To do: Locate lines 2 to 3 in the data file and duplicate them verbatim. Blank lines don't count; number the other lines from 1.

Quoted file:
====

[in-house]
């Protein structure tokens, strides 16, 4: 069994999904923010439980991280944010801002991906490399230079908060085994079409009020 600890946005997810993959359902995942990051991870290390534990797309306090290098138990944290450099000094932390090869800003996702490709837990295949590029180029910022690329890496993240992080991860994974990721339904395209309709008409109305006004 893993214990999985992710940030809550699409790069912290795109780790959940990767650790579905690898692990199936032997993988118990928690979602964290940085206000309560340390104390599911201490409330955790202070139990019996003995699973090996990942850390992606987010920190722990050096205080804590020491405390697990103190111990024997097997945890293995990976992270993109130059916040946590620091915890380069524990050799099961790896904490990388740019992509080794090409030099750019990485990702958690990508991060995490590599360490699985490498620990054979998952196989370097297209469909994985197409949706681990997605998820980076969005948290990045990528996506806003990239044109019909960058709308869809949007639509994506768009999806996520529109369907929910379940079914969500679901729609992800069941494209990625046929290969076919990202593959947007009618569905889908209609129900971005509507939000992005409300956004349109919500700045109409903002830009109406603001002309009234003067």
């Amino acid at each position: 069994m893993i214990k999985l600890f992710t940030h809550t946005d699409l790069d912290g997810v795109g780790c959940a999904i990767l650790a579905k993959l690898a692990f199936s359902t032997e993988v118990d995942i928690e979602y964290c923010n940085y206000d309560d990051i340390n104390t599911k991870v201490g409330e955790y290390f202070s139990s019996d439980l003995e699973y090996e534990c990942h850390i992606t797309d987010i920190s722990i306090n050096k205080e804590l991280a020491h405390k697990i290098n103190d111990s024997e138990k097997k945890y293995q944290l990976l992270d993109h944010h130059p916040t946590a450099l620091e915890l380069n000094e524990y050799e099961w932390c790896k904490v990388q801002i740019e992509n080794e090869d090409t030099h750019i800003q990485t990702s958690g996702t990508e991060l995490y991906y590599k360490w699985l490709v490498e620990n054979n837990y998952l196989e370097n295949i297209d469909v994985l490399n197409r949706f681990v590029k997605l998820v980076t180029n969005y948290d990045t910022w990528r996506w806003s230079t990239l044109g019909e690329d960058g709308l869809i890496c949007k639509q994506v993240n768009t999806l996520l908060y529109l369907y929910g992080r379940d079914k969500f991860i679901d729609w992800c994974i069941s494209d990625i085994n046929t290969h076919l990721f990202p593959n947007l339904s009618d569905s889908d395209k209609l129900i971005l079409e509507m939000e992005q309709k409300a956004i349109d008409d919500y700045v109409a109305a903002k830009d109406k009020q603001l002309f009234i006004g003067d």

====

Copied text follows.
């Protein structure tokens, strides 16, 4: 069994999904923010439980991280944010801002991906490399230079908060085994079409009020 600890946005997810993959359902995942990051991870290390534990797309306090290098138990944290450099000094932390090869800003996702490709837990295949590029180029910022690329890496993240992080991860994974990721339904395209309709008409109305006004 893993214990999985992710940030809550699409790069912290795109780790959940990767650790579905690898692990199936032997993988118990928690979602964290940085206000309560340390104390599911201490409330955790202070139990019996003995699973090996990942850390992606987010920190722990050096205080804590020491405390697990103190111990024997097997945890293995990976992270993109130059916040946590620091915890380069524990050799099961790896904490990388740019992509080794090409030099750019990485990702958690990508991060995490590599360490699985490498620990054979998952196989370097297209469909994985197409949706681990997605998820980076969005948290990045990528996506806003990239044109019909960058709308869809949007639509994506768009999806996520529109369907929910379940079914969500679901729609992800069941494209990625046929290969076919990202593959947007009618569905889908209609129900971005509507939000992005409300956004349109919500700045109409903002830009109406603001002309009234003067």
């Amino acid at each position: 069994m893993i214990k999985l600890f992710t940030h809550t946005d699409l790069d912290g997810v795109g780790c959940a999904i990767l650790a579905k993959l690898a692990f199936s359902t032997e993988v118990d995942i928690e979602y964290c923010n940085y206000d309560d990051i340390n104390t599911k991870v201490g409330e955790y290390f202070s139990s019996d439980l003995e699973y090996e534990c990942h850390i992606t797309d987010i920190s722990i306090n050096k205080e804590l991280a020491h405390k697990i290098n103190d111990s024997e138990k097997k945890y293995q944290l990976l992270d993109h944010h130059p916040t946590a450099l620091e915890l380069n000094e524990y050799e099961w932390c790896k904490v990388q801002i740019e992509n080794e090869d090409t030099h750019i800003q990485t990702s958690g996702t990508e991060l995490y991906y590599k360490w699985l490709v490498e620990n054979n837990y998952l196989e370097n295949i297209d469909v994985l490399n197409r949706f681990v590029k997605l998820v980076t180029n969005y948290d990045t910022w990528r996506w806003s230079t990239l044109g019909e690329d960058g709308l869809i890496c949007k639509q994506v993240n768009t999806l996520l908060y529109l369907y929910g992080r379940d079914k969500f991860i679901d729609w992800c994974i069941s494209d990625i085994n046929t290969h076919l990721f990202p593959n947007l339904s009618d569905s889908d395209k209609l129900i971005l079409e509507m939000e992005q309709k409300a956004i349109d008409d919500y700045v109409a109305a903002k830009d109406k009020q603001l002309f009234i006004g003067d």